For almost a year now, I have been keeping goats. I am aware that there is a vibrant goat ‘nyama choma’ (roast meat) business in Kenya and that’s why I have a ranch in Kiserian, Kajiado county. I do both indoors and outdoor feeding whereby at times I give them food to eat in confinement like during drought or when there are reported cases of predators in the neigbourhood and other times I allow them to graze in the open. I would like to learn more about goat keeping. [Kimani Stephen, Kajiado County]
Thank you Kimani for reading The Smart Harvest and for your timely question. Many farmers, just like you begin from a point of market information. This is nonetheless a good trigger because we encourage our farmers to go into farming with the ultimate goal of making money. But is always good to be armed with health information too, because without this you are likely to make costly assumptions and end up missing the money in the end.
Goats are relatively easy animals to keep. They require relatively small space and in a ranch setting they can make do with the bushes and shrubs and give you good meat that the market will certainly love. Well-established ranches are making a killing from branding their chevon or mutton after their ranches and adding a significant price to their products. It goes without saying that goats raised in ranches have sumptuous meat. In addition, goats mature fast and can really reproduce fast and, in the process, grow your investment quickly.
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While during the day they will be out in the field roaming around and grazing, at night they need a shelter that is well-ventilated and one that also protects them from bad weather conditions like rains and predators that love their meat just like humans do. Ensure that there is a good flow of air in their housing. Poor ventilation will result in the accumulation of ammonia, and this can predispose them to respiratory tract infections like pneumonia. Keep the bedding dry to avoid foot conditions.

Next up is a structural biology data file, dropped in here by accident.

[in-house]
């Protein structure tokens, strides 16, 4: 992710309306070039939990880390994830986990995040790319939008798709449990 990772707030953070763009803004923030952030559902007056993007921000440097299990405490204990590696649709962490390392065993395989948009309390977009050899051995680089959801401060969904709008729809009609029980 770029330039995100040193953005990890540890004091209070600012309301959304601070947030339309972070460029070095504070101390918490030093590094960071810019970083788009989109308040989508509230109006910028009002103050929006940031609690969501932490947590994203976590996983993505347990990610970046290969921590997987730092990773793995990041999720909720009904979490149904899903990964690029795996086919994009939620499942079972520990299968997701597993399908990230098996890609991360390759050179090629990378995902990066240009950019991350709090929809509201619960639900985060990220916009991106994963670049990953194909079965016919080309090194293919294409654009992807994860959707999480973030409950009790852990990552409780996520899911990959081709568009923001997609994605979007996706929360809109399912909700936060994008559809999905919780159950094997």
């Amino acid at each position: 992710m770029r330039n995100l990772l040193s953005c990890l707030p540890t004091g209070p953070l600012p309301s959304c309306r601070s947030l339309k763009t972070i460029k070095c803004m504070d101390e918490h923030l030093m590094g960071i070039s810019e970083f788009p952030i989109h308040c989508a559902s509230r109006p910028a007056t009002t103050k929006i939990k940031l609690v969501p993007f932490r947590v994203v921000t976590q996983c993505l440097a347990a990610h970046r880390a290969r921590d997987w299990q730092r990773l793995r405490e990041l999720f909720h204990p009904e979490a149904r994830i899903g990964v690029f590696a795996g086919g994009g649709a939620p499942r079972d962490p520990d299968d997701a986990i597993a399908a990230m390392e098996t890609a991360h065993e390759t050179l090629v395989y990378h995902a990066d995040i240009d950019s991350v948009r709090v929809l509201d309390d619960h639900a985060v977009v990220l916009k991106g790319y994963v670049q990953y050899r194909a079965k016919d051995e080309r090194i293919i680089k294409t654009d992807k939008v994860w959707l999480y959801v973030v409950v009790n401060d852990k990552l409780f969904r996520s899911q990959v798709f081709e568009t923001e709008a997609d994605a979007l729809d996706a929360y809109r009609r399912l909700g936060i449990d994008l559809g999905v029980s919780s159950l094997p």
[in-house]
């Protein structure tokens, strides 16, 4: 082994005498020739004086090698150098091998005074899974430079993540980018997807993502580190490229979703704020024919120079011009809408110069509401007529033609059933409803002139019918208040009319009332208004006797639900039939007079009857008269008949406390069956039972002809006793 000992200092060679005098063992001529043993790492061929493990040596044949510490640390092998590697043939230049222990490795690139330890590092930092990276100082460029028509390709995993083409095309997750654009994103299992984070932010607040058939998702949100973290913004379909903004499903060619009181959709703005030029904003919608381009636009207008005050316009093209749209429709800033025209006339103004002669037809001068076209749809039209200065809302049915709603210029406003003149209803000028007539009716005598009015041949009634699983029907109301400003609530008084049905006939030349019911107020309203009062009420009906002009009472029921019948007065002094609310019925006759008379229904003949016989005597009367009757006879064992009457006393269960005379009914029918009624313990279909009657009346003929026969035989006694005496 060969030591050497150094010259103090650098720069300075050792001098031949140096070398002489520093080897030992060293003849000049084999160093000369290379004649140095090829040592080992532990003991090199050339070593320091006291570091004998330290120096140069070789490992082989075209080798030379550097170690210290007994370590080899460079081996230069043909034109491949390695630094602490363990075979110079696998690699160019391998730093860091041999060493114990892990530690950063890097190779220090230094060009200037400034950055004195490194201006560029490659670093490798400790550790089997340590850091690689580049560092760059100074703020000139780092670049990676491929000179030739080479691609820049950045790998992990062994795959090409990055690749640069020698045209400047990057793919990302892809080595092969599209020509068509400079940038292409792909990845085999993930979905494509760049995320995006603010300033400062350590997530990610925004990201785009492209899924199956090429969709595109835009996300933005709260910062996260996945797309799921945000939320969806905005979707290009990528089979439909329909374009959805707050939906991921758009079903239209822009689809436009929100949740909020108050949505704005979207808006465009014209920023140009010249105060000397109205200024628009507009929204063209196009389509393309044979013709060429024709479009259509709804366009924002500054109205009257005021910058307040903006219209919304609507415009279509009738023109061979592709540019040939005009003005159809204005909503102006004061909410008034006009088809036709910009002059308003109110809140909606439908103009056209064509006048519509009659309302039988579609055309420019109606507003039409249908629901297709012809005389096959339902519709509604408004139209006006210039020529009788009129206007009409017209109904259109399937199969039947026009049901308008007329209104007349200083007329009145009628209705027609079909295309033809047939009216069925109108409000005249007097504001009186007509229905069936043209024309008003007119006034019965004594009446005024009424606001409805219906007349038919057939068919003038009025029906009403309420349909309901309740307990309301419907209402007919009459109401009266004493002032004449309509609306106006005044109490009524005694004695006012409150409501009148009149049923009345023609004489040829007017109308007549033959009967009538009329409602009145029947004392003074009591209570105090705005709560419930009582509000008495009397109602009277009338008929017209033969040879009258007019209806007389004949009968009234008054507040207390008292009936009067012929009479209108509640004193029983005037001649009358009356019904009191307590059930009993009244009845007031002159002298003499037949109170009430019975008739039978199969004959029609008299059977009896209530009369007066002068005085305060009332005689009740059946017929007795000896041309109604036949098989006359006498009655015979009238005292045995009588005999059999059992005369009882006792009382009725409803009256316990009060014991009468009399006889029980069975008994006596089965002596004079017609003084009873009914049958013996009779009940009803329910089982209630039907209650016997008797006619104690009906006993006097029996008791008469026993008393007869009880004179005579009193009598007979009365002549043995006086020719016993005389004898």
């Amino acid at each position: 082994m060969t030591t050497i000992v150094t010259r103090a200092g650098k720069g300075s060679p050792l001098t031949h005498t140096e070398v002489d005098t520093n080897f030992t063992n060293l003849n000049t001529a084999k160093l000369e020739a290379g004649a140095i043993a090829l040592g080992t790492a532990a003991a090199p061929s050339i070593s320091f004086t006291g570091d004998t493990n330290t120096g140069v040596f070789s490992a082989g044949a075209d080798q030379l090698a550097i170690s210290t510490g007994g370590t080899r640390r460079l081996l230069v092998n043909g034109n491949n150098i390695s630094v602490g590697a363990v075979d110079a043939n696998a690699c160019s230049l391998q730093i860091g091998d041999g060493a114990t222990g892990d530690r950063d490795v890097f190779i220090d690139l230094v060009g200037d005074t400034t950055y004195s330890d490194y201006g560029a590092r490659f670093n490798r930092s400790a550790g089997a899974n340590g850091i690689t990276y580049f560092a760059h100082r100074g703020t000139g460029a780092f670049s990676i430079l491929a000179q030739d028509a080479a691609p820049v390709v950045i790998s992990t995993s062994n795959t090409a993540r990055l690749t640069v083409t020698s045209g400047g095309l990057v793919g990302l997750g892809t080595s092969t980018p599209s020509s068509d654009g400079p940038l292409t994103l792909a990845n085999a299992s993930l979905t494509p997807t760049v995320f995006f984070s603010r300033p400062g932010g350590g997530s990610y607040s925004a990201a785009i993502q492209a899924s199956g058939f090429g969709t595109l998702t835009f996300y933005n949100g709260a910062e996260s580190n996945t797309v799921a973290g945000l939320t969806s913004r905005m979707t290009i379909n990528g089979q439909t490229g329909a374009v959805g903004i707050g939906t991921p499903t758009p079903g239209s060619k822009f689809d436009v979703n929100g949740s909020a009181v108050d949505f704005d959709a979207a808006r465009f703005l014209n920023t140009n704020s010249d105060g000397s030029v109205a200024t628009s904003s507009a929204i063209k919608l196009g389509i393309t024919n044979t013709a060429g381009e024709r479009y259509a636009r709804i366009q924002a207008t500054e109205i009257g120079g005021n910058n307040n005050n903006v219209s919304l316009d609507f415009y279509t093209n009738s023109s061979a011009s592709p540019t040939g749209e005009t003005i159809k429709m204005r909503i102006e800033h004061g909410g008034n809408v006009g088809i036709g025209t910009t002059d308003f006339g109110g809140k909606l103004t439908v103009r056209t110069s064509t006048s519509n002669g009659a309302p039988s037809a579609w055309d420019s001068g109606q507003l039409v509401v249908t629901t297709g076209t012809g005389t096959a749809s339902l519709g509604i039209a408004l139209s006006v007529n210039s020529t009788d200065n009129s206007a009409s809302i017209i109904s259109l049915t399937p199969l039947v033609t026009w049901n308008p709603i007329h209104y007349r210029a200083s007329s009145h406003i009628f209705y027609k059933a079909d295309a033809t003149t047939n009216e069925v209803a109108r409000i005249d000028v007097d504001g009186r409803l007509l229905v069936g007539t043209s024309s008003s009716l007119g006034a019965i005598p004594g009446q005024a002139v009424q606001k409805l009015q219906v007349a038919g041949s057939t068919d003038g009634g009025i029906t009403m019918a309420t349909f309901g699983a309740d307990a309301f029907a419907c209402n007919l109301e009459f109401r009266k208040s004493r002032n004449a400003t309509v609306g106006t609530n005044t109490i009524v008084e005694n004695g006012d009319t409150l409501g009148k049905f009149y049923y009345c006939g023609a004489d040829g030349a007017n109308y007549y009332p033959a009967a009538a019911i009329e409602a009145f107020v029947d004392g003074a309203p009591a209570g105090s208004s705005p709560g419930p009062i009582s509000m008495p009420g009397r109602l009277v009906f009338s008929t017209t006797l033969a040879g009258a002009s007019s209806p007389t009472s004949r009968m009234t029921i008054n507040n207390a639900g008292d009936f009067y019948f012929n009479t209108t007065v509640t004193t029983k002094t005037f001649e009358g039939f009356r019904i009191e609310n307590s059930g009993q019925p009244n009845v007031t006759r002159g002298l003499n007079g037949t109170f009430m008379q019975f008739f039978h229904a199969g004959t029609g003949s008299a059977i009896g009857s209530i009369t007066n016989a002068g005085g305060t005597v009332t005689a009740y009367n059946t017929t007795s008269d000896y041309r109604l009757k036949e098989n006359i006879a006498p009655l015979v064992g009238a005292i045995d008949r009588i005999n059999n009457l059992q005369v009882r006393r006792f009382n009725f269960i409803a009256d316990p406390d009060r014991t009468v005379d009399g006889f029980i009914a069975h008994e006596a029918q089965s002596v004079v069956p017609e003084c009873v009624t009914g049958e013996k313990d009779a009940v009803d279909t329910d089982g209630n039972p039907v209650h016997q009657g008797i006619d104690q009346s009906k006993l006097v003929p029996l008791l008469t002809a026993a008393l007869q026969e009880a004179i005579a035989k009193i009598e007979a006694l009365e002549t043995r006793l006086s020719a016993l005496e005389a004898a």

Goats are browsers and have a good appetite for a variety of vegetation. In a ranch system, they help reduce the population of noxious weeds and will make good meat out of shrubs and bushes. When kept in confinement the feeders should be raised to mimic the browsing behaviour and this will also increase feed intake. Goats do not like feeding from the floor and most feed put on the floor will go to waste. In addition, consider supplementation with mineral links.
Play, Dominance and Injuries
Within herds goats quickly establish a hierarchy and dominant goats can be bullies. This presents a problem when they are kept in confinement. To overcome this, provide several feeding points so that the goats of lower status within the herd get an opportunity to eat. Goats like to play, climb, or jump across structures and objects, which can be dangerous at times. Therefore, they should be protected from any potential injuries. Goats fight by head butting therefore consider dehorning as a way of reducing injuries from such fights. Note that fight injuries are common during breeding seasons. Therefore, do not introduce new bucks at such times to avoid such fights.
Signs of trouble
Common things to look out for are any wounds from injuries, limping and reduction in appetite. Any goat showing any clinical signs should be isolated from the herd and treated by a vet. Endeavour to prevent diseases through vaccination, internal and external parasite control, breeding selection, proper hoof care and good nutrition.
[The writer is a veterinary surgeon and the head of communications at the Food and Agriculture Organisation of the United Nations (FAO) Kenya. The views expressed here are not necessarily those of FAO]